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International economic relations are governed by two bodies of international law. Trade in goods and services is the domain of international trade law, embodied in the WTO agreements. Foreign investment is governed by international investment law, consisting of a vast network of investment agreements, including bilateral investment treaties (BITs) and preferential trade agreements (PTAs). These two different fields of international law share a large area of overlap: foreign investment in services, around 55% of all global direct investment, is covered by both investment agreements and the WTO General Agreement on Trade in Services (GATS). Since the rights and obligations featured in the two frameworks are not always compatible, this legal overlap reduces transparency and undermines governments’ regulatory capacity in an unanticipated manner. This is the first book to tackle investment law and trade law jointly, and to compare the principles, rules, and dispute-settlement mechanisms of investment agreements with the multilateral framework of the WTO/GATS.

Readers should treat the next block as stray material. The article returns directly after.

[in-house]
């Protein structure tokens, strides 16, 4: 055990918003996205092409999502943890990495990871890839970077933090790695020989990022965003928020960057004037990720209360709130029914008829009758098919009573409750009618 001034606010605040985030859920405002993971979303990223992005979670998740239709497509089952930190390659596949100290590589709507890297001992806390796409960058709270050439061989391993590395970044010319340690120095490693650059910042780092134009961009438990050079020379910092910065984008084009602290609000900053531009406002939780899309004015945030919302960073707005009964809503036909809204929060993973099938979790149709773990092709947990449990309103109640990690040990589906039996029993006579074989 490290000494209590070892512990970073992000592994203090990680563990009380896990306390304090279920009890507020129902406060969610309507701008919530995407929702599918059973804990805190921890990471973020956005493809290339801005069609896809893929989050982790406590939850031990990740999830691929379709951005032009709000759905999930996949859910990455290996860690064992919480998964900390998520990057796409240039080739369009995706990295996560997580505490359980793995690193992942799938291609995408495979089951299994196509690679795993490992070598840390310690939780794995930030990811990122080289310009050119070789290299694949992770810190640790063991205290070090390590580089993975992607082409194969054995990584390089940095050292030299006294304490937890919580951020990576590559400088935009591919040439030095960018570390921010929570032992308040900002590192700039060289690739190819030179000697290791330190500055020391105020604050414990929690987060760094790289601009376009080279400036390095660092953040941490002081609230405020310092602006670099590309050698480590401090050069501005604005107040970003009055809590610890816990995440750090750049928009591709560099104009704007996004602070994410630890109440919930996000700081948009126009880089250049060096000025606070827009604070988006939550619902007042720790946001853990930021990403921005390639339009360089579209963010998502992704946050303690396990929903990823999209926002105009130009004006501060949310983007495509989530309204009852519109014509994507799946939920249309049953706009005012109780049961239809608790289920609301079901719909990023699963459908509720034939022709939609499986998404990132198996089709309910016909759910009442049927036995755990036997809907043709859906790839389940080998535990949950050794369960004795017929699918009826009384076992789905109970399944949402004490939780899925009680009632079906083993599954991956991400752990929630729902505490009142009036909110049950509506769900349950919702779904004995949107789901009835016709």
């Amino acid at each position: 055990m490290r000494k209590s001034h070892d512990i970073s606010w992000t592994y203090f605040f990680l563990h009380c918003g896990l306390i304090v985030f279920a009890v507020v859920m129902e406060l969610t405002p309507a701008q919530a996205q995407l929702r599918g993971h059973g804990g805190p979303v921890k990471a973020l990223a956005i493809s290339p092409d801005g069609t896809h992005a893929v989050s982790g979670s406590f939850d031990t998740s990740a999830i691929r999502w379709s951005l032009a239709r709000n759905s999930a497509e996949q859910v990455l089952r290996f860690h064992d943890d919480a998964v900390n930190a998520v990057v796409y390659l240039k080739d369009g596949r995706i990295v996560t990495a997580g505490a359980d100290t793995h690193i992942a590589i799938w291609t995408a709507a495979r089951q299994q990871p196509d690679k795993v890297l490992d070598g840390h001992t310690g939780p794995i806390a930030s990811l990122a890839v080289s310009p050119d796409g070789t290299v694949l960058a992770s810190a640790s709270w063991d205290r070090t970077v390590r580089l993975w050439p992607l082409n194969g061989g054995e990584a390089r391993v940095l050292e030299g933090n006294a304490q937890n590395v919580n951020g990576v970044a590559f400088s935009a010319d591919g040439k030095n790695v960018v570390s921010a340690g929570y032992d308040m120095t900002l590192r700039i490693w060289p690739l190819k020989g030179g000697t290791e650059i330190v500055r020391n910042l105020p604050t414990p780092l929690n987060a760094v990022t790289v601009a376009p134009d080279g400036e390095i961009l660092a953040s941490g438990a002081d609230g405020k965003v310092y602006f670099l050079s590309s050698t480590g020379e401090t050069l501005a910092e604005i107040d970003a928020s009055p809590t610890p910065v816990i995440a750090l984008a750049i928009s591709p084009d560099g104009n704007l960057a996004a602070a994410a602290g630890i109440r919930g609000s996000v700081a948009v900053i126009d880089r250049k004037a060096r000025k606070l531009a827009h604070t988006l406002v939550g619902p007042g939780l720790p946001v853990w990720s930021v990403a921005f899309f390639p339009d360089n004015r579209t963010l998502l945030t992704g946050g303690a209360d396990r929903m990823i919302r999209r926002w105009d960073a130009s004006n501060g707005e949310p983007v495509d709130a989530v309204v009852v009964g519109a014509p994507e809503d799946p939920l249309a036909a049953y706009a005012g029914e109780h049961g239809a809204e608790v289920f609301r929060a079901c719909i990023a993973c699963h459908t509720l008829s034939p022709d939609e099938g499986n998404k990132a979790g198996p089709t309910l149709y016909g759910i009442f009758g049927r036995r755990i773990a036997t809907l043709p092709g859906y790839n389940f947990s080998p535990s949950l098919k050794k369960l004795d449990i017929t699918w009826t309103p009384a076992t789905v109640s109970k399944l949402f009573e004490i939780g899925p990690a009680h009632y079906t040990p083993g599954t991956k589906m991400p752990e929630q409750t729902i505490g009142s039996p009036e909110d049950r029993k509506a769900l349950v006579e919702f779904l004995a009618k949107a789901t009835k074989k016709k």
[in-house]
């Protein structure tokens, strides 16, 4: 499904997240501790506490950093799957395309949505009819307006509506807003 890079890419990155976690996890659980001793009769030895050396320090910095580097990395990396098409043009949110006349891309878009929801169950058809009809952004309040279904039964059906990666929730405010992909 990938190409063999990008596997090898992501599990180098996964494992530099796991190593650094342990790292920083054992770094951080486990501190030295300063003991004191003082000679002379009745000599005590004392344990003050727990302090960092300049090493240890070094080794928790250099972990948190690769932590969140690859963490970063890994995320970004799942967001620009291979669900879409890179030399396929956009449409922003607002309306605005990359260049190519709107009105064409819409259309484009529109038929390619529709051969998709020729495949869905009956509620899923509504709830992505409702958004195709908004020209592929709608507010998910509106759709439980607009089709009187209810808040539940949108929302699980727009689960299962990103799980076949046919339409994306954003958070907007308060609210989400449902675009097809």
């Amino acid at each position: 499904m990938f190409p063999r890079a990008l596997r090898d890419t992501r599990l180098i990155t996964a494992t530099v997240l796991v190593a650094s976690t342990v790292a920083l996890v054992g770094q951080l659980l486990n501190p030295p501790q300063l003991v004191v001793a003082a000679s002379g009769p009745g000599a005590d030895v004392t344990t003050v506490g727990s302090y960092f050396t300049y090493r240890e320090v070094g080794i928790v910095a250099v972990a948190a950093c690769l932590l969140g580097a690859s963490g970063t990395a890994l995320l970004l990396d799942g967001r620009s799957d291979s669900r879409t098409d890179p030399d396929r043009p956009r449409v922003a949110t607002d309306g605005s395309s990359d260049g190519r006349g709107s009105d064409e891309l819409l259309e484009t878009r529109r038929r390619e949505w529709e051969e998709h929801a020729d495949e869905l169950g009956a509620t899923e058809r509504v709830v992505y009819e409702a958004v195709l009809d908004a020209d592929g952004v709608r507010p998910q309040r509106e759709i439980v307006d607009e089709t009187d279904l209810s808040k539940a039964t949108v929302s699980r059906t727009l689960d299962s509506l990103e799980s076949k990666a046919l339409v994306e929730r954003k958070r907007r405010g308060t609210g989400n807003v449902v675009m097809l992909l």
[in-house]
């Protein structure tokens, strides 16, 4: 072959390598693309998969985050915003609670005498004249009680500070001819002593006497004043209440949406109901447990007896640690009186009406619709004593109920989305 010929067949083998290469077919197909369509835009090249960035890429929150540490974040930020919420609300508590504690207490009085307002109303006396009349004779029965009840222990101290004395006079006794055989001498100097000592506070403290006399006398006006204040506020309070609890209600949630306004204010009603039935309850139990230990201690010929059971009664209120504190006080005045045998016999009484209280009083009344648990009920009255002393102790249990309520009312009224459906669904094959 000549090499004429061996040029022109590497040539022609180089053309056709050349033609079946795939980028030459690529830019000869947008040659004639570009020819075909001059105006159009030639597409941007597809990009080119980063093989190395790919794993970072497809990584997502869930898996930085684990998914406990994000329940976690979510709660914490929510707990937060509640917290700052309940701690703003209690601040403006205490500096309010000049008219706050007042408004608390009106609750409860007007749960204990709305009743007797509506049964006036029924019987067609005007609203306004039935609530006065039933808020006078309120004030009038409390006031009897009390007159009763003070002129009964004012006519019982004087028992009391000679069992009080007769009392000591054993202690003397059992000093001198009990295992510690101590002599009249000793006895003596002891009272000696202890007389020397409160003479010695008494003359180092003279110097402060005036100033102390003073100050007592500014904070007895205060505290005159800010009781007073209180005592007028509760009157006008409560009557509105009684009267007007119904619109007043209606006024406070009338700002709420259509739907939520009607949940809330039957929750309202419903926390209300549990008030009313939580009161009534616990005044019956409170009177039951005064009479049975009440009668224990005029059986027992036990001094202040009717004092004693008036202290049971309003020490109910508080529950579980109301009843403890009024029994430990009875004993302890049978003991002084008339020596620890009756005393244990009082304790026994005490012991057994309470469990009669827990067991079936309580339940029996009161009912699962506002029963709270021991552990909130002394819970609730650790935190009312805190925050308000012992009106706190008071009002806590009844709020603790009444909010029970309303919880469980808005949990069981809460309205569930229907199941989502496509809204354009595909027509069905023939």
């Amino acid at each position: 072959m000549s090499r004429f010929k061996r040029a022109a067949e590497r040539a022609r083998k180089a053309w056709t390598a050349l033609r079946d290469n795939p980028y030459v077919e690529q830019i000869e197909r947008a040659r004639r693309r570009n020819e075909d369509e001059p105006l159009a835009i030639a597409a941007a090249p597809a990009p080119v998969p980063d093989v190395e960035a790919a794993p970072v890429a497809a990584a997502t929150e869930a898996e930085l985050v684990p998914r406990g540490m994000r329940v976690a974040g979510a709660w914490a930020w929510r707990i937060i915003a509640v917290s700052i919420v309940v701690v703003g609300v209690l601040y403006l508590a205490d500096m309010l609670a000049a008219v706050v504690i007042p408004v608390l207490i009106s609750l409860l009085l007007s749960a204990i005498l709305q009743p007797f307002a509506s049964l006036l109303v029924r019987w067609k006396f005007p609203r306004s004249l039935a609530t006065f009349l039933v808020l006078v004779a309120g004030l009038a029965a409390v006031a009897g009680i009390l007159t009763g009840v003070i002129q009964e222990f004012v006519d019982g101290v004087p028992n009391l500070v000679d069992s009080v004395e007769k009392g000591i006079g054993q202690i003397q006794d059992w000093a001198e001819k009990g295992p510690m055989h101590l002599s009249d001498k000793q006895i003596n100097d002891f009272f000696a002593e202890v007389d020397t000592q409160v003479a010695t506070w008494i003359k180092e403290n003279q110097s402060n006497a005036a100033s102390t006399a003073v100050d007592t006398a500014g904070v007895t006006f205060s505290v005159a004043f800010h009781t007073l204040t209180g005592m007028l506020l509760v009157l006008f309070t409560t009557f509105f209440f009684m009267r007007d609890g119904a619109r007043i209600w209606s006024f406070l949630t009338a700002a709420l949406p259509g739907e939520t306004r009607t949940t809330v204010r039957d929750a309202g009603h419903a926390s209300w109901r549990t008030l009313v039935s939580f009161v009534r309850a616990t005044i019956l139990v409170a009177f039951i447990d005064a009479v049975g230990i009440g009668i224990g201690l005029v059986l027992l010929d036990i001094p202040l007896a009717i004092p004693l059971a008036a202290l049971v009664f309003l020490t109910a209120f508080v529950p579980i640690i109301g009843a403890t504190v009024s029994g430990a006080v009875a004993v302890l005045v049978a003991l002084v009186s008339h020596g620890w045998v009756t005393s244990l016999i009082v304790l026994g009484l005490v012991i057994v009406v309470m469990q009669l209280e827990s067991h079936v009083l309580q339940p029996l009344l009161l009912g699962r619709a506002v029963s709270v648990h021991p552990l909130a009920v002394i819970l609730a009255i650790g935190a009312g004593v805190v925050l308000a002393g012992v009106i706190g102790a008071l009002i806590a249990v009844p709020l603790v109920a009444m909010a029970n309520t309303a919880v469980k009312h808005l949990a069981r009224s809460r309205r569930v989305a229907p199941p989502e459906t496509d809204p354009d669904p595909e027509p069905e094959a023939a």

The in-depth analysis, supported by an extensive review of existent jurisprudence, provides a thorough explanation of treaty standards like most favoured nation, national treatment, fair and equitable treatment, domestic regulation, and transparency, as well as procedural rules on access to the dispute-settlement mechanisms and enforcement procedures.
Policymakers will find relevant insights in this work, as it provides a thorough review of legal matters that limit policy decisions and bring about possible contradictions between the two bodies of international economic law. Legal practitioners will benefit from the book’s clear guidelines on the pros and cons of the trade and investment legal frameworks, and under what conditions each system is best suited to protect foreign investment in services.